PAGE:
For many Lance Armstrong has been a hero. He is a world-class bicyclist and even continued winning tours after battling cancer. Then, with trophies everywhere, he began leading a non-profit, LiveStrong, to fight cancer everywhere. He appears to be squeaky clean. And we like it that way. For leaders, especially young leaders, his recent news can be disheartening. Many suspected he was using PEDs (Performance Enhancing Drugs), but we all hoped it wasn’t true. We like this guy.
So what are the lessons we can learn from him about being people of influence?
1. We must remember there’s no such thing as good people and bad people.
It’s easy to categorize people into good and bad, based on a specific good deed or bad deed they’ve demonstrated. The truth is—there is good in all the seemingly bad people and bad in all the seemingly good ones. My reminder is: you cannot be disillusioned without first being “illusioned.” We must throw away our illusion that people are good; that our work should be easy; and that leaders are flawless.
2. We must combat a culture that conditions us to categorize our life.
How can an influential person like Lance Armstrong spearhead such a worthwhile cause (beating cancer) and use performance-enhancing drugs at the same time? It’s probably the same reason Bill Clinton could raise money for refugees and be in a sex scandal with a White House intern simultaneously. More and more, our society pushes us to compartmentalize our lives—and it can be dangerous.
3. We must beware so that expediency doesn’t rule our world.
Somewhere along the way, Lance decided to do whatever he had to do to win, even if it meant breaking the rules. Forget the idea that he needed to be an example for others to follow. Forget the law or the unfair advantage the drug gave him over his competition, Lance did what was expedient. He reminds us that our commitment to integrity can be easily eroded by our love of progress.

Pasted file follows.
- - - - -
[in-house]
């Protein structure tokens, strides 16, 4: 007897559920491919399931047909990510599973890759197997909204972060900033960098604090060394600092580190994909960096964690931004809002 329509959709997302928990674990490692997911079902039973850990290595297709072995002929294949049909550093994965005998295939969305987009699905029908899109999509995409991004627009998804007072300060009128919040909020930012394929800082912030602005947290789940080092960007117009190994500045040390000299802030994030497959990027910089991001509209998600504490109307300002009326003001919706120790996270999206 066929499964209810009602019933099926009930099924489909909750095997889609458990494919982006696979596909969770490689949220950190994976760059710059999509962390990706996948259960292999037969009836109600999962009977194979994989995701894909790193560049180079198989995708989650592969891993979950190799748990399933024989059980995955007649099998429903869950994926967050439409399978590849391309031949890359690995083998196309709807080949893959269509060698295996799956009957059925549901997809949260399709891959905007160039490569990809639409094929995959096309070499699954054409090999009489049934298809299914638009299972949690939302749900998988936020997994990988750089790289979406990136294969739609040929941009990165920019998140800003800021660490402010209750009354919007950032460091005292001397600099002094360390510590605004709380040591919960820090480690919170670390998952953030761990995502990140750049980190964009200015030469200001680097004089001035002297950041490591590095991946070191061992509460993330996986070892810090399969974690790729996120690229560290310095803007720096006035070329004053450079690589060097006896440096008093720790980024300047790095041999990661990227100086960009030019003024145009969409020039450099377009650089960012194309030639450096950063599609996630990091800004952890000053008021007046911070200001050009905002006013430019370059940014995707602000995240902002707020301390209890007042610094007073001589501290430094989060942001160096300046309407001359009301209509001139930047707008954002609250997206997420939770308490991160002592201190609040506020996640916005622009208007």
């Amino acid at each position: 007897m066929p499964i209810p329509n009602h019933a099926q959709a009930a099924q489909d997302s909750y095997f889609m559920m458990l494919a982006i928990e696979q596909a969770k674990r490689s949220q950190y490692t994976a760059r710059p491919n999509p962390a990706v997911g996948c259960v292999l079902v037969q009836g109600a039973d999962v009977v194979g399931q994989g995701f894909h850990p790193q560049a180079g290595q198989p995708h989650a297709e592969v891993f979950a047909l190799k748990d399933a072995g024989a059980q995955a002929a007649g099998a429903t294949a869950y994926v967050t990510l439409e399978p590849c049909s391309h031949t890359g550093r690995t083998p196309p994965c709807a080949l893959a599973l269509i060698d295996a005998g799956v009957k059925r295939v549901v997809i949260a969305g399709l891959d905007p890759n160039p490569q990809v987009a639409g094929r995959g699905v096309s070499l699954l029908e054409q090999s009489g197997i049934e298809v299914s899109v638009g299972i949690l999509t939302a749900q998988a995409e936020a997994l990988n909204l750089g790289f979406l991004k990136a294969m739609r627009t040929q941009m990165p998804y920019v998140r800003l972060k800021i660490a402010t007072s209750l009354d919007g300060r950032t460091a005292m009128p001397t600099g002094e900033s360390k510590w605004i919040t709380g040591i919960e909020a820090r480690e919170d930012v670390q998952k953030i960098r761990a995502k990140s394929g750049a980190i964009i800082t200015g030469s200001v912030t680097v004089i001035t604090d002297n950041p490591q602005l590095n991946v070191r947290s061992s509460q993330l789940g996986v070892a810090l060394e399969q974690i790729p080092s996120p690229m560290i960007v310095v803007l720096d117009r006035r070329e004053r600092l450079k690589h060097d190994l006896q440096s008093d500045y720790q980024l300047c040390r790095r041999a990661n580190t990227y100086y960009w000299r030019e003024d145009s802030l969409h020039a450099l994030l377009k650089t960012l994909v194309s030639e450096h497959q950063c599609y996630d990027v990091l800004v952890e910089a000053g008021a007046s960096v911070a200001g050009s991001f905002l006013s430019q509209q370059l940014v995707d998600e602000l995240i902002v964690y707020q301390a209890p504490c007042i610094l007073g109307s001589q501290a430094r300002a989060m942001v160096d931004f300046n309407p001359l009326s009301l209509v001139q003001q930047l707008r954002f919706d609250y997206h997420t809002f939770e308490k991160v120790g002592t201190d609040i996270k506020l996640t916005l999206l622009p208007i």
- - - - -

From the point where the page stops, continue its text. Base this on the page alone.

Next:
4. We must refuse to let power intoxicate us.
Let’s face it. Lance Armstrong had accumulated influence over the years, both from leading his sport and his cause. Author Donald Miller suggests that power just may have gotten the best of him. He felt the power from what he did, both good and bad. And when we feel the power of power—we tend to feel like exceptions to the rule. We are above it all.
5. We must be leaders who integrate our life as much as possible.
They don’t just become disciplined in one area of their life. They are holistic and build discipline and values into how they live out each compartment of their life. They are the same in public and private. This is one I am still learning and probably will be the rest of my life. But I know it is right.
What do you think? Are there any other lessons we can learn from his story? Click here to leave a comment.
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